At night, the sounds of things settling:
pipes contract, fizz a little
bowed floorboards snap back, relax.
You’re used to your daughter’s breath
beside your own
so you don’t flinch at the sigh
which thrums in the air by your ear
at just that moment
when wakefulness tips into sleep
The garden heaves with broken china,
patterned fragments edging up
between the strawberry plants.
A wisp of fabric snags
against a beam, fades.
You maybe hear the click of the latch, a sound
as slight and familiar as the tick of your watch.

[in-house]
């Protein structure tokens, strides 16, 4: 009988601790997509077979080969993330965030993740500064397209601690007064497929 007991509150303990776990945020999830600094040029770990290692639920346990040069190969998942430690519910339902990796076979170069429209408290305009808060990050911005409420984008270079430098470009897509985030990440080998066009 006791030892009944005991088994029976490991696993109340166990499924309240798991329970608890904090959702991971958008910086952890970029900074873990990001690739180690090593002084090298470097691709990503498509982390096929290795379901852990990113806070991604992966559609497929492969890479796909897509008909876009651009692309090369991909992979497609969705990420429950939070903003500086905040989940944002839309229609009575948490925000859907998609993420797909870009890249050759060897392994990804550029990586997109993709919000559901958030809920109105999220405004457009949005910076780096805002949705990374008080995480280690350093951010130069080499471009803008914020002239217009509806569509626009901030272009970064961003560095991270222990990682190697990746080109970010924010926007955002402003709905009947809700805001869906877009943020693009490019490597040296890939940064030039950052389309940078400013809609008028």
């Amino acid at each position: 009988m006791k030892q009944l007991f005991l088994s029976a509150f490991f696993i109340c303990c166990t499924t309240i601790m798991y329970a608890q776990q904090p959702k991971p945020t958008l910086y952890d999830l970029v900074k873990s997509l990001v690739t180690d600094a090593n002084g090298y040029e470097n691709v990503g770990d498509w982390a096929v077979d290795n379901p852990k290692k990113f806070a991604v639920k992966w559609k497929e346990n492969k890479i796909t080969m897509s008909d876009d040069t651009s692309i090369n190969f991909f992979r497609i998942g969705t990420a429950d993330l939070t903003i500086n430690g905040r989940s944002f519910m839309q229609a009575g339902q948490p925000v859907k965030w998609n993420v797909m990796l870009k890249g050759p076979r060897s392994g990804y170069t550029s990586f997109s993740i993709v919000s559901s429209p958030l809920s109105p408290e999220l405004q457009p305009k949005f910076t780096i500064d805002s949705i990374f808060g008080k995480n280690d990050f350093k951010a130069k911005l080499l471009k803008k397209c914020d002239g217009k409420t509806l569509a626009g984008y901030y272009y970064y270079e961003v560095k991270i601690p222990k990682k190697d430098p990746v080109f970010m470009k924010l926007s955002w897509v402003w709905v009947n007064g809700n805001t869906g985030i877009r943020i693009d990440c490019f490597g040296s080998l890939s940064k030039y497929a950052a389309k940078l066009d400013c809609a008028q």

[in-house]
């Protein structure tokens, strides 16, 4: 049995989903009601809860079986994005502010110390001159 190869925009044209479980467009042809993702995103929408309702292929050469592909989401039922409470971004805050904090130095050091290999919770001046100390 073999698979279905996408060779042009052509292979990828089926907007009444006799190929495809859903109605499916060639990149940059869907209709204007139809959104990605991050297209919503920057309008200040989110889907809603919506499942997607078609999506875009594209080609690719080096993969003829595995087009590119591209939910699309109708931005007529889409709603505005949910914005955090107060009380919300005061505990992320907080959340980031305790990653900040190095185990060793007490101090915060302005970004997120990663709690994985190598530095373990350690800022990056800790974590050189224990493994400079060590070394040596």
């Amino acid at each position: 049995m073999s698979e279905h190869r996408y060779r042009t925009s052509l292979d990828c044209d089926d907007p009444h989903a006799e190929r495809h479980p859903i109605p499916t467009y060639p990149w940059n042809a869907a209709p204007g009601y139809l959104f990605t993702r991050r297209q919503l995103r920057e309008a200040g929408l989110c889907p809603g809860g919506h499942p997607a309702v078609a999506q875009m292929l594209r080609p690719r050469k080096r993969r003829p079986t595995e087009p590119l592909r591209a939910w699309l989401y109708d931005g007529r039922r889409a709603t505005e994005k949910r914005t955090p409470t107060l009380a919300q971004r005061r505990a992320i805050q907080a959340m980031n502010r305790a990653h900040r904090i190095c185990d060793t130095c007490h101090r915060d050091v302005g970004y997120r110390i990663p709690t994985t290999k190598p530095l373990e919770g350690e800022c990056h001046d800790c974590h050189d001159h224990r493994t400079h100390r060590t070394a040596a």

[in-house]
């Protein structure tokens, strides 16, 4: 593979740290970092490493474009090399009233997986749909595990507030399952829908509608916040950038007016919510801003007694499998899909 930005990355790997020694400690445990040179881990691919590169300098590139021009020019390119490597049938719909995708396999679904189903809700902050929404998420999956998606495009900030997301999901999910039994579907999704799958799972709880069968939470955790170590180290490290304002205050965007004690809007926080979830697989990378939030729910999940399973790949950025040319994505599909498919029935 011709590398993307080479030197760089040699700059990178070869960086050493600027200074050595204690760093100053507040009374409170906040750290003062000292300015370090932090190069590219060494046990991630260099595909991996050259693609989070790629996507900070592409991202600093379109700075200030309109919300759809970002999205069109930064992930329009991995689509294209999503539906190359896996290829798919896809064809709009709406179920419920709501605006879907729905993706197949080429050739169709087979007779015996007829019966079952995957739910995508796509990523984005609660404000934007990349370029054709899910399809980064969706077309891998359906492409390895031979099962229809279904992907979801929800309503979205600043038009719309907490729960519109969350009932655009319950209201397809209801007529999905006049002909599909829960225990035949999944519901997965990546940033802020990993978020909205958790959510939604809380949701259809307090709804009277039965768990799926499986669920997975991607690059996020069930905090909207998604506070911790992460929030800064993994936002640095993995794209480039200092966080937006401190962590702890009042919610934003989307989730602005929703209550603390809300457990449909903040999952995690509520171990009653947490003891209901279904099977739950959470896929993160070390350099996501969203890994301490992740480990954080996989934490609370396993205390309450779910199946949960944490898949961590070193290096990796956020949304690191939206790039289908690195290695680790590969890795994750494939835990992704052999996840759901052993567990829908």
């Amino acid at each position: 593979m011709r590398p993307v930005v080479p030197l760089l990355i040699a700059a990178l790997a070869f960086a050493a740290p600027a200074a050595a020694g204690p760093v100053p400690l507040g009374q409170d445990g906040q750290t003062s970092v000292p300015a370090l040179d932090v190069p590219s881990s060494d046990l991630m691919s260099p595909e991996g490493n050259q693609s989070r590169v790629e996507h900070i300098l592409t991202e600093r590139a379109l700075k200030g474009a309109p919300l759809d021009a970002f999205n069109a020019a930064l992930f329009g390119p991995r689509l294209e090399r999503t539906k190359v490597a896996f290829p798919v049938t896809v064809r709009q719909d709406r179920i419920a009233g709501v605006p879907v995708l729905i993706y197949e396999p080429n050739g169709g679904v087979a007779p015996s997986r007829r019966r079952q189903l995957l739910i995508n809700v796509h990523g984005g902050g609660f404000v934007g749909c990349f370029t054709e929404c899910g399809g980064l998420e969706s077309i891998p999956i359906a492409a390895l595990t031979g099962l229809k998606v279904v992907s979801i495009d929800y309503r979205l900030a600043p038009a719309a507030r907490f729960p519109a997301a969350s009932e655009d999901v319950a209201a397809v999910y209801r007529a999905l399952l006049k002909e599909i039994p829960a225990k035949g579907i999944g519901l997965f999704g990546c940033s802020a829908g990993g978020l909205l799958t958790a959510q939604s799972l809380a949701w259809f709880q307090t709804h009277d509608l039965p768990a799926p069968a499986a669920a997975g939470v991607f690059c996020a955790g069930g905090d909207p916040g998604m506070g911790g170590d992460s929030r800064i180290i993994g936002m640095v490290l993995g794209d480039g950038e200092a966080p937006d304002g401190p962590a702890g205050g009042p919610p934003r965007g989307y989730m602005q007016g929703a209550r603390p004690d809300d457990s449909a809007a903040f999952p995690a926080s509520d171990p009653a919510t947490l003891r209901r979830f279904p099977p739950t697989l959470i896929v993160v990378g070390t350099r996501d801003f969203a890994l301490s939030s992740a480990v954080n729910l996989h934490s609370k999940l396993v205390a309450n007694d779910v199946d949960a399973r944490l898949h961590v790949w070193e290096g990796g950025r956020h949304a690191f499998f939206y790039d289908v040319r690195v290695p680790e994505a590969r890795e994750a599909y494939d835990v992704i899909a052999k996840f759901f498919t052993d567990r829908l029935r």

You maybe catch, as you turn, the flick
of a pale hem darting round the doorframe.
The time you had flu, you know you felt
a small, cool hand stroke your head.
In Home, I look at a slightly different intersection between the present and the past, an architectural intersection, by thinking about a house’s different historical inhabitants and the way in which a previous resident’s past life in a house can surface, through discovered objects or tinier traces, during a new occupant’s life. I aimed to show this as a benign force, not to veer too much into ghostly or supernatural territory, but just to show that the past can almost emerge, can be unexpectedly pervasive.
Rosemary Appleton writes in the wilds of East Anglia, fuelled by coffee. Her work has appeared in Mslexia, The Fenland Reed, Spontaneity and other places. She tweets @BluestockingBks